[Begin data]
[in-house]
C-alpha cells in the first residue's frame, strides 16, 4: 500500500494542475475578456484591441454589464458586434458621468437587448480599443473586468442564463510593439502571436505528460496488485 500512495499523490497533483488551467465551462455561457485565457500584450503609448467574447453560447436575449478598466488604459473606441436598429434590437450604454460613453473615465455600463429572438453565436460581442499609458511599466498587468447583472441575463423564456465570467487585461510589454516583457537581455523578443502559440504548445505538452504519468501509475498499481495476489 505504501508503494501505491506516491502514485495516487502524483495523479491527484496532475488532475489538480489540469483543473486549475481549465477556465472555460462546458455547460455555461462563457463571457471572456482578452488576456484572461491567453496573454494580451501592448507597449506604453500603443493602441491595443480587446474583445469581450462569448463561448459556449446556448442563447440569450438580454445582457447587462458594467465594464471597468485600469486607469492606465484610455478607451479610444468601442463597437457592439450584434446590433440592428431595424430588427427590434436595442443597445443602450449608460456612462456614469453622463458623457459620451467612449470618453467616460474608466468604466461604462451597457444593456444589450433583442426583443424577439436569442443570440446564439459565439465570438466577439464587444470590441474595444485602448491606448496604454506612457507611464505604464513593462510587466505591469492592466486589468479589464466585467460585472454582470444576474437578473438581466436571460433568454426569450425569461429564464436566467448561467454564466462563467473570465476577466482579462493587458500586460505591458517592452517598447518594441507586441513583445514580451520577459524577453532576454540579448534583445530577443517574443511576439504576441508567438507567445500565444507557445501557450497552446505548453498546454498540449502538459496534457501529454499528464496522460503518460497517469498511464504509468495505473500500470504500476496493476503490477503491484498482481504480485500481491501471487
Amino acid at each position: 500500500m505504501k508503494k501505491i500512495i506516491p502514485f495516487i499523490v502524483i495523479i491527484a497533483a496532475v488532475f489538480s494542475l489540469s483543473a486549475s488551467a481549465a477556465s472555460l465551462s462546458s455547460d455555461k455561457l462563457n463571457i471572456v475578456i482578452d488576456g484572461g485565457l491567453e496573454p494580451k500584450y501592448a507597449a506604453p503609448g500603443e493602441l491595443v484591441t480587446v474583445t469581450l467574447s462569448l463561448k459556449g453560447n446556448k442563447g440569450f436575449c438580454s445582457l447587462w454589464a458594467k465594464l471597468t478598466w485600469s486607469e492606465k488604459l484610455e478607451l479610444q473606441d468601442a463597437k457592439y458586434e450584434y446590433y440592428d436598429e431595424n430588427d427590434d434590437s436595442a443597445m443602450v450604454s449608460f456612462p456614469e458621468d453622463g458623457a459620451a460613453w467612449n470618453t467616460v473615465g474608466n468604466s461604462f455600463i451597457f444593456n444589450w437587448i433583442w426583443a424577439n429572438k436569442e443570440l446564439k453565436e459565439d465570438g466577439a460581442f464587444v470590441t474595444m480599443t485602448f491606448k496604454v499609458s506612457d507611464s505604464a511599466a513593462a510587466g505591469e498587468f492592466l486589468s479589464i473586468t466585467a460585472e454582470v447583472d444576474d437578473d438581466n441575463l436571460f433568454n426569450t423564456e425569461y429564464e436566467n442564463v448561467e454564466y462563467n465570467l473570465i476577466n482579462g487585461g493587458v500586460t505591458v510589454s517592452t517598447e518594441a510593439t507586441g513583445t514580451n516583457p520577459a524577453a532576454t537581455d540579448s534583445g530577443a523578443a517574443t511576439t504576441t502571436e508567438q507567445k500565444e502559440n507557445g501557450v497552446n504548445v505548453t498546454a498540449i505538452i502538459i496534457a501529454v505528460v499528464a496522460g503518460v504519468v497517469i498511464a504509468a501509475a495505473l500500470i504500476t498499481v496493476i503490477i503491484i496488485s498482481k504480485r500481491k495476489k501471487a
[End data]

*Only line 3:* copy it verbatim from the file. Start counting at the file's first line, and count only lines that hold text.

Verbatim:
Amino acid at each position: 500500500m505504501k508503494k501505491i500512495i506516491p502514485f495516487i499523490v502524483i495523479i491527484a497533483a496532475v488532475f489538480s494542475l489540469s483543473a486549475s488551467a481549465a477556465s472555460l465551462s462546458s455547460d455555461k455561457l462563457n463571457i471572456v475578456i482578452d488576456g484572461g485565457l491567453e496573454p494580451k500584450y501592448a507597449a506604453p503609448g500603443e493602441l491595443v484591441t480587446v474583445t469581450l467574447s462569448l463561448k459556449g453560447n446556448k442563447g440569450f436575449c438580454s445582457l447587462w454589464a458594467k465594464l471597468t478598466w485600469s486607469e492606465k488604459l484610455e478607451l479610444q473606441d468601442a463597437k457592439y458586434e450584434y446590433y440592428d436598429e431595424n430588427d427590434d434590437s436595442a443597445m443602450v450604454s449608460f456612462p456614469e458621468d453622463g458623457a459620451a460613453w467612449n470618453t467616460v473615465g474608466n468604466s461604462f455600463i451597457f444593456n444589450w437587448i433583442w426583443a424577439n429572438k436569442e443570440l446564439k453565436e459565439d465570438g466577439a460581442f464587444v470590441t474595444m480599443t485602448f491606448k496604454v499609458s506612457d507611464s505604464a511599466a513593462a510587466g505591469e498587468f492592466l486589468s479589464i473586468t466585467a460585472e454582470v447583472d444576474d437578473d438581466n441575463l436571460f433568454n426569450t423564456e425569461y429564464e436566467n442564463v448561467e454564466y462563467n465570467l473570465i476577466n482579462g487585461g493587458v500586460t505591458v510589454s517592452t517598447e518594441a510593439t507586441g513583445t514580451n516583457p520577459a524577453a532576454t537581455d540579448s534583445g530577443a523578443a517574443t511576439t504576441t502571436e508567438q507567445k500565444e502559440n507557445g501557450v497552446n504548445v505548453t498546454a498540449i505538452i502538459i496534457a501529454v505528460v499528464a496522460g503518460v504519468v497517469i498511464a504509468a501509475a495505473l500500470i504500476t498499481v496493476i503490477i503491484i496488485s498482481k504480485r500481491k495476489k501471487a